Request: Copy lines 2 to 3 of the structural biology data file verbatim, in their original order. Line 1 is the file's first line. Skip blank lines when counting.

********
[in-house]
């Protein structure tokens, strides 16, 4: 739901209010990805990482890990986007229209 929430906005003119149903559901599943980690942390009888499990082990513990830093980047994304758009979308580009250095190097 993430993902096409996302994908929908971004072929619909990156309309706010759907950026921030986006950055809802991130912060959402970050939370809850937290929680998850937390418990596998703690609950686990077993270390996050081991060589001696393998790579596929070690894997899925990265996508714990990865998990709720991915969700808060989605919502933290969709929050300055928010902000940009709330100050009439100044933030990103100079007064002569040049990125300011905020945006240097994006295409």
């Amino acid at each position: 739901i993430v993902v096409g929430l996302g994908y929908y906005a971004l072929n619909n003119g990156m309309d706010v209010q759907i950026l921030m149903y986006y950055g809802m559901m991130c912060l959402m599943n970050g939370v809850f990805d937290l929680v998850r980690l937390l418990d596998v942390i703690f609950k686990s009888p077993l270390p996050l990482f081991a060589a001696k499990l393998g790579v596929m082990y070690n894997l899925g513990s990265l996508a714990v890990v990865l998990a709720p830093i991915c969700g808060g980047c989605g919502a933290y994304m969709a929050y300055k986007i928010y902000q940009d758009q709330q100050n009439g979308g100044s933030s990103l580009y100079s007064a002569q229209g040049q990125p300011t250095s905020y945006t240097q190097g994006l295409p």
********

């Protein structure tokens, strides 16, 4: 739901209010990805990482890990986007229209 929430906005003119149903559901599943980690942390009888499990082990513990830093980047994304758009979308580009250095190097 993430993902096409996302994908929908971004072929619909990156309309706010759907950026921030986006950055809802991130912060959402970050939370809850937290929680998850937390418990596998703690609950686990077993270390996050081991060589001696393998790579596929070690894997899925990265996508714990990865998990709720991915969700808060989605919502933290969709929050300055928010902000940009709330100050009439100044933030990103100079007064002569040049990125300011905020945006240097994006295409």
């Amino acid at each position: 739901i993430v993902v096409g929430l996302g994908y929908y906005a971004l072929n619909n003119g990156m309309d706010v209010q759907i950026l921030m149903y986006y950055g809802m559901m991130c912060l959402m599943n970050g939370v809850f990805d937290l929680v998850r980690l937390l418990d596998v942390i703690f609950k686990s009888p077993l270390p996050l990482f081991a060589a001696k499990l393998g790579v596929m082990y070690n894997l899925g513990s990265l996508a714990v890990v990865l998990a709720p830093i991915c969700g808060g980047c989605g919502a933290y994304m969709a929050y300055k986007i928010y902000q940009d758009q709330q100050n009439g979308g100044s933030s990103l580009y100079s007064a002569q229209g040049q990125p300011t250095s905020y945006t240097q190097g994006l295409p």